A threat group known as TA499, and publicly known as either Vovan or Lexus, are a Russian aligned pair that have been turning to deepfake and advanced social engineering techniques to persuade officials and those with access to sensitive information to engage in video calls as part of a campaign of misinformation instigated by Russian affiliates.
Their campaigns are persistent and aimed at spreading inaccurate information regarding the Ukraine war, with their focus being to target US and European politicians, prominent business figures, and celebrities who have publicly opposed Putin’s incursion into Ukraine.
The group’s ultimate aim is to coax these targets into participating in phone or video calls, during which they can attempt to extract pro-Putin statements that can be used to undermine their previous anti-Russian stances.
The extent of their connections to the Russian government remains unclear. The pair were also responsible for the video call recordings that were released in March 2022 when the pair duped UK defence secretary Ben Wallace into connecting to the call where they attempted to gain information regarding nuclear assistance to Ukraine.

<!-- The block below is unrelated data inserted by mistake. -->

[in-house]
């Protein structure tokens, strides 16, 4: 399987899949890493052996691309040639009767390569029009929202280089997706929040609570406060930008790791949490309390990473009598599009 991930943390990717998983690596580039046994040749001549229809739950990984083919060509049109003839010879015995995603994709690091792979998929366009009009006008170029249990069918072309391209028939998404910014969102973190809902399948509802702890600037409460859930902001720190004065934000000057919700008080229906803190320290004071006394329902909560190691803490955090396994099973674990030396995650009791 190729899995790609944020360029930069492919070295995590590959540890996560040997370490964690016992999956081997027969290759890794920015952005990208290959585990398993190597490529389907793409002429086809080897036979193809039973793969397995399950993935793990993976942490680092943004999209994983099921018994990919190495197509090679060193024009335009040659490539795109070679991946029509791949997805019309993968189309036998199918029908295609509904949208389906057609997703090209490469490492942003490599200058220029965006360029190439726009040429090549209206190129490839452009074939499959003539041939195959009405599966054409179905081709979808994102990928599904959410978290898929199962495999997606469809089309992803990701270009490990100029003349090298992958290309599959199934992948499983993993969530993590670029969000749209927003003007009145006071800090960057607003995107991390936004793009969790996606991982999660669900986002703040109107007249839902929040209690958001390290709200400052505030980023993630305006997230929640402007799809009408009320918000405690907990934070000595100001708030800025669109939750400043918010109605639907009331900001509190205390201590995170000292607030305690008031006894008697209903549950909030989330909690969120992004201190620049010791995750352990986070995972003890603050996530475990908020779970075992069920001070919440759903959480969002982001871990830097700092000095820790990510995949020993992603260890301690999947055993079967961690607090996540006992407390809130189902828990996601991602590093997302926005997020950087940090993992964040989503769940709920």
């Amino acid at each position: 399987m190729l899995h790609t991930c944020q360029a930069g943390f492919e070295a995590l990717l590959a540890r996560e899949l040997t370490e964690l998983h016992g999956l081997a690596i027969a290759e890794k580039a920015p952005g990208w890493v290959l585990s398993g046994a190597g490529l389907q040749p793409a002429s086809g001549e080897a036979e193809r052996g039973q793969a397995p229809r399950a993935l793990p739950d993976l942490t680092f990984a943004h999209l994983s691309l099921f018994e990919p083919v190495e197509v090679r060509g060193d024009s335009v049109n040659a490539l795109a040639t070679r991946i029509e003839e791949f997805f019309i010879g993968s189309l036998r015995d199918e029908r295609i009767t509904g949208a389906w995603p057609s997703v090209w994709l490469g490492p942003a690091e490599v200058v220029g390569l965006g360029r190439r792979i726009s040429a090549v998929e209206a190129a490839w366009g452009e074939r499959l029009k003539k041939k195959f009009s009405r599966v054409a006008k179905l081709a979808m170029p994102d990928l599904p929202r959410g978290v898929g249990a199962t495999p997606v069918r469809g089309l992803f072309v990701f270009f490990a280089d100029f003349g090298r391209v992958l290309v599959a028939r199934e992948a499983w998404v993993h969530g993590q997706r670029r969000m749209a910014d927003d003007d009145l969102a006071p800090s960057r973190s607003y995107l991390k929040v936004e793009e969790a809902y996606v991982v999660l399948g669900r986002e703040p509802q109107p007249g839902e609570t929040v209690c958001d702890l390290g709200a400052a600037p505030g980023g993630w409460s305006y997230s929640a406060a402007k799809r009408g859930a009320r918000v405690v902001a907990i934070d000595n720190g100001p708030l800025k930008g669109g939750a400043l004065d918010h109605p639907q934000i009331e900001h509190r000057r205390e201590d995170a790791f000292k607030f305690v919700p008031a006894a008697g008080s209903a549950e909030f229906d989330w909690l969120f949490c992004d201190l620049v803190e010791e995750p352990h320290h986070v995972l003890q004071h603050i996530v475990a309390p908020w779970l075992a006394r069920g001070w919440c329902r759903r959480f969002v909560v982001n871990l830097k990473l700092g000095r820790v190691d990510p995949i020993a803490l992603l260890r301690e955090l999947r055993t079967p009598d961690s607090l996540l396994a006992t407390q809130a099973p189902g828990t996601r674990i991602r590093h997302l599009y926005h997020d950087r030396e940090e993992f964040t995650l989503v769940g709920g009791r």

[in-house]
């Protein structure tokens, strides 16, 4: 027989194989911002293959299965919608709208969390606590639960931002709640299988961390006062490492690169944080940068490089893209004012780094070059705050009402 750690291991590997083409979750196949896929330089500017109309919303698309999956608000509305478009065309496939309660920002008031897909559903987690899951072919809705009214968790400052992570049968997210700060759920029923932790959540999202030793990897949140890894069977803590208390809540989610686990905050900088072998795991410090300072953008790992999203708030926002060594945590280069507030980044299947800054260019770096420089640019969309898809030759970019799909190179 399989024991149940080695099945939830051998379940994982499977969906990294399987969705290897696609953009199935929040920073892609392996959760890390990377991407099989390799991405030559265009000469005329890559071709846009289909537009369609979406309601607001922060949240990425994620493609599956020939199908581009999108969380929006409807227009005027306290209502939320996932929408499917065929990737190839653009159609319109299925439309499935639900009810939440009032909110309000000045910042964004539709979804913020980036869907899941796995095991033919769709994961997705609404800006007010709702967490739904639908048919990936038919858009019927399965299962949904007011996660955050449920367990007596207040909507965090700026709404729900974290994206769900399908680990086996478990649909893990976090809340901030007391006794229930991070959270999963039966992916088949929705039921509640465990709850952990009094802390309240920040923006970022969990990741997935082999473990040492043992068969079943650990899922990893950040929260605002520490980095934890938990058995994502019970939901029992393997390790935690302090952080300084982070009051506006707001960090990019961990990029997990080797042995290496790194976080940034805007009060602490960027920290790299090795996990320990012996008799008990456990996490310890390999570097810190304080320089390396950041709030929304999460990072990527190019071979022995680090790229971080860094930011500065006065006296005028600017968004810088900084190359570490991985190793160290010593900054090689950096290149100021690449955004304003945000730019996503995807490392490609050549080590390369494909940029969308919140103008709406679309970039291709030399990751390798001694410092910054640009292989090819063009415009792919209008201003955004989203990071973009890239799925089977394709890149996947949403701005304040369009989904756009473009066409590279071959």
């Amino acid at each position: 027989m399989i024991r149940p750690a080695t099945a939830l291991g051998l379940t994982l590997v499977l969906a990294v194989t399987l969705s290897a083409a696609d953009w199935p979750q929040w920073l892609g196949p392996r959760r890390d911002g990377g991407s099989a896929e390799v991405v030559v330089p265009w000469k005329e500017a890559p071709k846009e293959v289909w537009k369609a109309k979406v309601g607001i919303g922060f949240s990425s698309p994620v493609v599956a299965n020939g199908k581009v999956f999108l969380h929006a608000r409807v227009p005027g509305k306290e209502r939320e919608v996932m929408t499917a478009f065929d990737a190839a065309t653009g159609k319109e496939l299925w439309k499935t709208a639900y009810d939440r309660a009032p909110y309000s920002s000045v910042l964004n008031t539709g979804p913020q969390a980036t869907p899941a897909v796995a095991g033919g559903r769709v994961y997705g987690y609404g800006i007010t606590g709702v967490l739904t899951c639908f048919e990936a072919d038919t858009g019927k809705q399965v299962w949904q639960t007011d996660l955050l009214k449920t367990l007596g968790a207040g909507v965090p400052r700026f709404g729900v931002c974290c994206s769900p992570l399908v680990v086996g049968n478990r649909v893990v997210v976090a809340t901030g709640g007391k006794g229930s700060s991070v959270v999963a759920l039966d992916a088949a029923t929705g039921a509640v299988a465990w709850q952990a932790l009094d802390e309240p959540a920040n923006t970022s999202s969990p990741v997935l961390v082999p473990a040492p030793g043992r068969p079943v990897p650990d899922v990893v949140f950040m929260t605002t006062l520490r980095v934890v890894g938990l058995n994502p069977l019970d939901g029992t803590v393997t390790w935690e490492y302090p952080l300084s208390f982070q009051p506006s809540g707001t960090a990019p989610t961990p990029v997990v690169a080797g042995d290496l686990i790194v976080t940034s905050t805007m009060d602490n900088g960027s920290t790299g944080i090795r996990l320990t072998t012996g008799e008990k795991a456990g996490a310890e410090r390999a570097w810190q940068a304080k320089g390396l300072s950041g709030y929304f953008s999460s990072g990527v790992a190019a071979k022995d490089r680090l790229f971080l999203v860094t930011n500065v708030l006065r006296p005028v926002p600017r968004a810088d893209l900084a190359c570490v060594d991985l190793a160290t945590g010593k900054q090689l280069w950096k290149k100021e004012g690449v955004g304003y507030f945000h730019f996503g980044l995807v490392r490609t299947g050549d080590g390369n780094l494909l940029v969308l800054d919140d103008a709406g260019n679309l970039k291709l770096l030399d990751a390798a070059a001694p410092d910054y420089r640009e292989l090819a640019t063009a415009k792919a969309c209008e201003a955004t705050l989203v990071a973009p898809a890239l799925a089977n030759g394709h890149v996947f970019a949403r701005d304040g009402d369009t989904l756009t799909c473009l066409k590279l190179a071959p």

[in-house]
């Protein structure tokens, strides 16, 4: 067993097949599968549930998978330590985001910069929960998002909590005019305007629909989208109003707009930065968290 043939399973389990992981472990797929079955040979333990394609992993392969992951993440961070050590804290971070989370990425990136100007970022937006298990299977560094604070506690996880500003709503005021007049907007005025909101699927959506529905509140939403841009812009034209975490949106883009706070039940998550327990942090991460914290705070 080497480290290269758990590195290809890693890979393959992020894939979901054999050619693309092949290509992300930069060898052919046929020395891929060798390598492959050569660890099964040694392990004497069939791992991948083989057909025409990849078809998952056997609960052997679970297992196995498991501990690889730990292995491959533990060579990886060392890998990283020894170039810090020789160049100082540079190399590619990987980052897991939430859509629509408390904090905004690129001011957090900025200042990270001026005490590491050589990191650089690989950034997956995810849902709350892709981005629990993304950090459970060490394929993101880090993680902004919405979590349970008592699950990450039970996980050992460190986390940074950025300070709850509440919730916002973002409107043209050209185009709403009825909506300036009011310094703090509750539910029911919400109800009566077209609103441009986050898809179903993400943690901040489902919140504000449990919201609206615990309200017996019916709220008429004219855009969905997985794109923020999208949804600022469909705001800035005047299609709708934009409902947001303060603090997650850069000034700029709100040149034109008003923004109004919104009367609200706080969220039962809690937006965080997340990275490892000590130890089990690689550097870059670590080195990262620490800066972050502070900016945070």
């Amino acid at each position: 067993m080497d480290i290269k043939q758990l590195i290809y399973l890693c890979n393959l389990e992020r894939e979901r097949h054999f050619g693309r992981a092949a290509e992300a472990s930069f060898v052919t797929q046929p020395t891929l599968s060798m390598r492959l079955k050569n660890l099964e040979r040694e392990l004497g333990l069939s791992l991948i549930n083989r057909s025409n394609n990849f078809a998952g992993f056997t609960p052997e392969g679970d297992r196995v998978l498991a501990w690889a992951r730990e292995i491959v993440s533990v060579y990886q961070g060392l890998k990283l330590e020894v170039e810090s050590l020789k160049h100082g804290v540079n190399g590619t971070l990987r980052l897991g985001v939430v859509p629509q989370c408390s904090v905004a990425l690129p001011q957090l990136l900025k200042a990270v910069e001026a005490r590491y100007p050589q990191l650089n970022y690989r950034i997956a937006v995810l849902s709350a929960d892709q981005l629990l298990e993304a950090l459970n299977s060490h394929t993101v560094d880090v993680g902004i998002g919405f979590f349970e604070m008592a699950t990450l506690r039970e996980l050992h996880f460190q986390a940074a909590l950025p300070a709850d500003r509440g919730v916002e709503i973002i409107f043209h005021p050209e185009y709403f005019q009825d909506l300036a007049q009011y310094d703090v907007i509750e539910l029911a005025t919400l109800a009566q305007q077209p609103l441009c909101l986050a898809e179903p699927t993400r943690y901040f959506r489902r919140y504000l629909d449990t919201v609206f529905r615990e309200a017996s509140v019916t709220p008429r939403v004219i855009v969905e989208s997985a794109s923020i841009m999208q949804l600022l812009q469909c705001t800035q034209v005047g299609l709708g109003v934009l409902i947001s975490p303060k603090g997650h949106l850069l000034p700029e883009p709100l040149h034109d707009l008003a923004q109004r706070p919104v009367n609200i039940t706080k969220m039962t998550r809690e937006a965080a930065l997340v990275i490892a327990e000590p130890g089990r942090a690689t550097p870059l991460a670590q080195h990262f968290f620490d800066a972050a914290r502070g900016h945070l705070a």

Also in February this year, MP Stewart McDonald of the Scottish National Party was the victim of a spear-phishing attack in which he believes Russian-affiliated threat actors compromised his personal email account, and also that of a staff member.
These campaigns began in earnest in January of 2022 and appeared to ramp up following the invasion of Ukraine, and by March the calls were purporting to be from the Ukraine PM Denys Shmyhal or an “assistant”.
Previous tactics involved targeting officials who have openly supported Putin’s opposition leader Alexei Navalny or his staff officer.
Deep fake or lookalikes have been used on video calls in an attempt to convince callers that they are talking to Navalny’s chief of staff, Leonid Volkov.
Celebrities targeted have reportedly included JK Rowling, Elton John and mayors of European cities such as Warsaw, Budapest, Berlin and Madrid.
Report all Fraud and Cybercrime to Action Fraud by calling 0300 123 2040 or online. Forward suspicious emails to firstname.lastname@example.org. Report SMS scams by forwarding the original message to 7726 (spells SPAM on the keypad).